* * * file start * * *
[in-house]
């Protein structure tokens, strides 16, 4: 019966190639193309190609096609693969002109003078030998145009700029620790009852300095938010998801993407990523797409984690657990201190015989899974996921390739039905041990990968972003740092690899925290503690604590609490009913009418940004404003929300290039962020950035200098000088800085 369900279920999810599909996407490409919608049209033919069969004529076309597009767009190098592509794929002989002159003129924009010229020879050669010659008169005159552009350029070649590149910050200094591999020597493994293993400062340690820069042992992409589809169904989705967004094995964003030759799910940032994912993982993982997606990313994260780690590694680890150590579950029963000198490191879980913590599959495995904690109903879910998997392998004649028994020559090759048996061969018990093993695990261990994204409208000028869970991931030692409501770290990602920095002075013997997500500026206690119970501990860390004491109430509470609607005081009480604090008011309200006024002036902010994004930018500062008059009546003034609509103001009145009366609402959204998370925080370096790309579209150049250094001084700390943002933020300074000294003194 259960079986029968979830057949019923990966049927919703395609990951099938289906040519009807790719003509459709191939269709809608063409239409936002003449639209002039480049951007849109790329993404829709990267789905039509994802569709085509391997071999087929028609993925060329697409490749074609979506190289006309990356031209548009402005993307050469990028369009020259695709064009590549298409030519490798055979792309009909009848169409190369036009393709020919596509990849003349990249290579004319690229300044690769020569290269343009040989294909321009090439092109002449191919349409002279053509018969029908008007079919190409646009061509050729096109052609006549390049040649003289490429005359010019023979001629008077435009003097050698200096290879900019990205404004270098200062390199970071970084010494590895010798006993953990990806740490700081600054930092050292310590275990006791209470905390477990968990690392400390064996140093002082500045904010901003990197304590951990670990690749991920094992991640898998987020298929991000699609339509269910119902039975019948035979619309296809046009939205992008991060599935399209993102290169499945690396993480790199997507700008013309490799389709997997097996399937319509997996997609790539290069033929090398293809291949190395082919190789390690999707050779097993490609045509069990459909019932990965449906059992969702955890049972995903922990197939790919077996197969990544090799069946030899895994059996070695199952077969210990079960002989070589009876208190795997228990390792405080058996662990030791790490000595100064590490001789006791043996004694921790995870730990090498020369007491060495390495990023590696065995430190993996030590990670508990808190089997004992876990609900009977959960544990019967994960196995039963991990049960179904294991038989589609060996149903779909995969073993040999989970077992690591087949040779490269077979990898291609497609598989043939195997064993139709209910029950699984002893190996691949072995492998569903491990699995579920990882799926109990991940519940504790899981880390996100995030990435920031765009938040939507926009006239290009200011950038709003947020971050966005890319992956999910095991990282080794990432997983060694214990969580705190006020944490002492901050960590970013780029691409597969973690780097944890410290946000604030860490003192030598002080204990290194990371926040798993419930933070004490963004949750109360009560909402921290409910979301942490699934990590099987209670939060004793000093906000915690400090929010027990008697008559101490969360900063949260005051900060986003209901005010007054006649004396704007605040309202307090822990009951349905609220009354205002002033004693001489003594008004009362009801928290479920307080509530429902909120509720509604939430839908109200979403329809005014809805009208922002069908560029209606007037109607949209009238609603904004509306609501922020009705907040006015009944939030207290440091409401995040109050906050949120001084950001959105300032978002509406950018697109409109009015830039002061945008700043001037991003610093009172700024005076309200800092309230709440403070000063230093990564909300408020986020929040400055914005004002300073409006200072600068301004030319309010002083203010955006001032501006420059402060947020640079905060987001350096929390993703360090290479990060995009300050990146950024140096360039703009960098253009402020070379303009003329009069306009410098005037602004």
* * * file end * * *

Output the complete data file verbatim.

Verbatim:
[in-house]
């Protein structure tokens, strides 16, 4: 019966190639193309190609096609693969002109003078030998145009700029620790009852300095938010998801993407990523797409984690657990201190015989899974996921390739039905041990990968972003740092690899925290503690604590609490009913009418940004404003929300290039962020950035200098000088800085 369900279920999810599909996407490409919608049209033919069969004529076309597009767009190098592509794929002989002159003129924009010229020879050669010659008169005159552009350029070649590149910050200094591999020597493994293993400062340690820069042992992409589809169904989705967004094995964003030759799910940032994912993982993982997606990313994260780690590694680890150590579950029963000198490191879980913590599959495995904690109903879910998997392998004649028994020559090759048996061969018990093993695990261990994204409208000028869970991931030692409501770290990602920095002075013997997500500026206690119970501990860390004491109430509470609607005081009480604090008011309200006024002036902010994004930018500062008059009546003034609509103001009145009366609402959204998370925080370096790309579209150049250094001084700390943002933020300074000294003194 259960079986029968979830057949019923990966049927919703395609990951099938289906040519009807790719003509459709191939269709809608063409239409936002003449639209002039480049951007849109790329993404829709990267789905039509994802569709085509391997071999087929028609993925060329697409490749074609979506190289006309990356031209548009402005993307050469990028369009020259695709064009590549298409030519490798055979792309009909009848169409190369036009393709020919596509990849003349990249290579004319690229300044690769020569290269343009040989294909321009090439092109002449191919349409002279053509018969029908008007079919190409646009061509050729096109052609006549390049040649003289490429005359010019023979001629008077435009003097050698200096290879900019990205404004270098200062390199970071970084010494590895010798006993953990990806740490700081600054930092050292310590275990006791209470905390477990968990690392400390064996140093002082500045904010901003990197304590951990670990690749991920094992991640898998987020298929991000699609339509269910119902039975019948035979619309296809046009939205992008991060599935399209993102290169499945690396993480790199997507700008013309490799389709997997097996399937319509997996997609790539290069033929090398293809291949190395082919190789390690999707050779097993490609045509069990459909019932990965449906059992969702955890049972995903922990197939790919077996197969990544090799069946030899895994059996070695199952077969210990079960002989070589009876208190795997228990390792405080058996662990030791790490000595100064590490001789006791043996004694921790995870730990090498020369007491060495390495990023590696065995430190993996030590990670508990808190089997004992876990609900009977959960544990019967994960196995039963991990049960179904294991038989589609060996149903779909995969073993040999989970077992690591087949040779490269077979990898291609497609598989043939195997064993139709209910029950699984002893190996691949072995492998569903491990699995579920990882799926109990991940519940504790899981880390996100995030990435920031765009938040939507926009006239290009200011950038709003947020971050966005890319992956999910095991990282080794990432997983060694214990969580705190006020944490002492901050960590970013780029691409597969973690780097944890410290946000604030860490003192030598002080204990290194990371926040798993419930933070004490963004949750109360009560909402921290409910979301942490699934990590099987209670939060004793000093906000915690400090929010027990008697008559101490969360900063949260005051900060986003209901005010007054006649004396704007605040309202307090822990009951349905609220009354205002002033004693001489003594008004009362009801928290479920307080509530429902909120509720509604939430839908109200979403329809005014809805009208922002069908560029209606007037109607949209009238609603904004509306609501922020009705907040006015009944939030207290440091409401995040109050906050949120001084950001959105300032978002509406950018697109409109009015830039002061945008700043001037991003610093009172700024005076309200800092309230709440403070000063230093990564909300408020986020929040400055914005004002300073409006200072600068301004030319309010002083203010955006001032501006420059402060947020640079905060987001350096929390993703360090290479990060995009300050990146950024140096360039703009960098253009402020070379303009003329009069306009410098005037602004």